[00:45:17] KAK: Nice. I didn't know there were stick computers. That's pretty amazing.

[00:45:23] AJ: I just googled it one day, because I thought this is what I want and it exists.

[00:45:29] KAK: Yeah. All right, Mark you have a pick here.

[00:45:32] MV: Yes. I was planning to make my pick be Meteor, but I’ve already talked about that a lot. I could have also picked the JavaScript temporal library, but we've already talked about that.

[00:45:44] SW: I’m sorry.

[00:45:46] MV: I will pick Jupyter Notebooks. As I’ve been diving into Python, that leads you into looking at Jupyter Notebooks. It's just fascinating. In general, the idea behind a Jupyter Notebook is that you've got this vertical series of cells and each cell usually either holds markdown, or it holds a snippet of code. You use this for experimenting with different things in a programming language and the markdown is there to document what you're doing.

In the case of Python, you might have a markdown block, then a Python block, then another markdown block, then a Python block, but all the code blocks are really part of the same bit of code. If you declare a variable in one block and then you can use it in a subsequent block. Then later, you can export that as one Python file and run it as one program.

Well, it turns out that you can also use JavaScript with this, so there's a node.js kernel that you add to Jupyter. Then those code blocks can be JavaScript, instead of Python. Also, recently VS code added support for Jupyter Notebooks. A Jupyter Notebook is just a JSON file. If you open it inside VS code, you can do the same things right inside VS code. Those code blocks when you execute them, it shows the output of that bit of code right below that block. It's a great way for experimenting with code, like a REPL, but even better because of your ability to split up the code into separate blocks and insert those markdown blocks. I highly recommend taking a look at Jupyter Notebooks.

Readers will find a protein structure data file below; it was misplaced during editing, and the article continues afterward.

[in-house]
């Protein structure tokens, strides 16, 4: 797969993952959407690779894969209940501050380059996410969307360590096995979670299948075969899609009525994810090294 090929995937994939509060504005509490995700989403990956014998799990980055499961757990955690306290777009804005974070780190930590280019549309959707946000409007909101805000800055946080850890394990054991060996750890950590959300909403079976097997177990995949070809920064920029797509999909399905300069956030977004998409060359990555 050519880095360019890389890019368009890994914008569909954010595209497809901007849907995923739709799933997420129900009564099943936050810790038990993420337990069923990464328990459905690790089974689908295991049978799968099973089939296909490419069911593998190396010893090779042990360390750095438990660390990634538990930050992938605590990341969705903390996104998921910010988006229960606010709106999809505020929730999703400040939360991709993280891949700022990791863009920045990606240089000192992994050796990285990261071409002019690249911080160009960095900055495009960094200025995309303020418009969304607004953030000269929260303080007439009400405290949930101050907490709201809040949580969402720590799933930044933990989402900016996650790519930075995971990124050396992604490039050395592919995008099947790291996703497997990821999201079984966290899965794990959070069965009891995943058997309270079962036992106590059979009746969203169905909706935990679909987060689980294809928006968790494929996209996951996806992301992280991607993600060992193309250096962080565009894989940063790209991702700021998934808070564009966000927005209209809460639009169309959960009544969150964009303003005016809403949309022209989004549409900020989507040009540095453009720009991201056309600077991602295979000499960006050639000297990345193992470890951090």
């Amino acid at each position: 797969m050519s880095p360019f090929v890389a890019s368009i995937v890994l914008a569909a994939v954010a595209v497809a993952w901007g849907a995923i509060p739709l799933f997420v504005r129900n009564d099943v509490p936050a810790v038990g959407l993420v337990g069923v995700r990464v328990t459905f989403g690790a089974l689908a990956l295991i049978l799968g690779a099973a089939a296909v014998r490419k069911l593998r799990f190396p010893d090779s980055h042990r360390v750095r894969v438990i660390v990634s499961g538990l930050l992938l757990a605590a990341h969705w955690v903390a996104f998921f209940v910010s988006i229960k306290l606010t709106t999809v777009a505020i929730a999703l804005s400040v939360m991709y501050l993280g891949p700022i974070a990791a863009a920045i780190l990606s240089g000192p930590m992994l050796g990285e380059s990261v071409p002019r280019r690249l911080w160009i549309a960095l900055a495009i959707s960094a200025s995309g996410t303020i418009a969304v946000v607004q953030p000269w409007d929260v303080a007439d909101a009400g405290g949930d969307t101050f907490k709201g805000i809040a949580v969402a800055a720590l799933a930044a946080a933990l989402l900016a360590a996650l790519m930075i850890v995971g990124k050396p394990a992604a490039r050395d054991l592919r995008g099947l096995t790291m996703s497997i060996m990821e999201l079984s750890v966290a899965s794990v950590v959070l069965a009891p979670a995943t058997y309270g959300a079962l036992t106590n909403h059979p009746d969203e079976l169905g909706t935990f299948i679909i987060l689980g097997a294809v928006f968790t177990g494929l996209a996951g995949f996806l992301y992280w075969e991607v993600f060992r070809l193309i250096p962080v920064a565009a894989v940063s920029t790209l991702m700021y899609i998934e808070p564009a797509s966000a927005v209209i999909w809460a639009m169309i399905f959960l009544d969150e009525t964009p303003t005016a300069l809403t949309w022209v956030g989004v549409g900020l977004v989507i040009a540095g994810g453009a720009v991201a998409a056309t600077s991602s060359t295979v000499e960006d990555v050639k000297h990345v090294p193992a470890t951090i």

[00:47:24] AJ: Sounds good.

[00:47:24] MV: I dropped a link in the chat of my documentation of what I’ve learned about Jupyter.

[00:47:31] AJ: Cool.

[00:47:32] KAK: All right. Shawn, what is this? I don't like this. No, I’m just joking.

[00:47:37] SW: I was going to say, I love how you write down your learnings for everything that you come across. It's something that I really like learning in public, but I think you are a master at this. I’m just very impressed by your blog. I would also recommend, have you checked out observable, since you are a fan of D3, Mike Bostock who created D3 also created observable, which is Jupyter, but for the JavaScript ecosystem?

[00:48:00] MV: Yeah, I have seen that, but I haven't learned how to use it yet.

[00:48:03] SW: I mean, from what I could tell, it's exactly the same as a Jupyter. Just that itself hosts the JavaScript so you can just interact with it while it's running. Yeah, cool. I’ll go next. Tailwind is a CSS library, which it seems like Kevin is not a huge fan of. Rich is also not a huge fan. I don't know why it's so hard. I should probably write a blog post about why Tailwind and Svelte go together. It might seem like an odd choice, because Svelte obviously has scoped CSS next to it. Even with those benefits, I think Tailwind comes with it.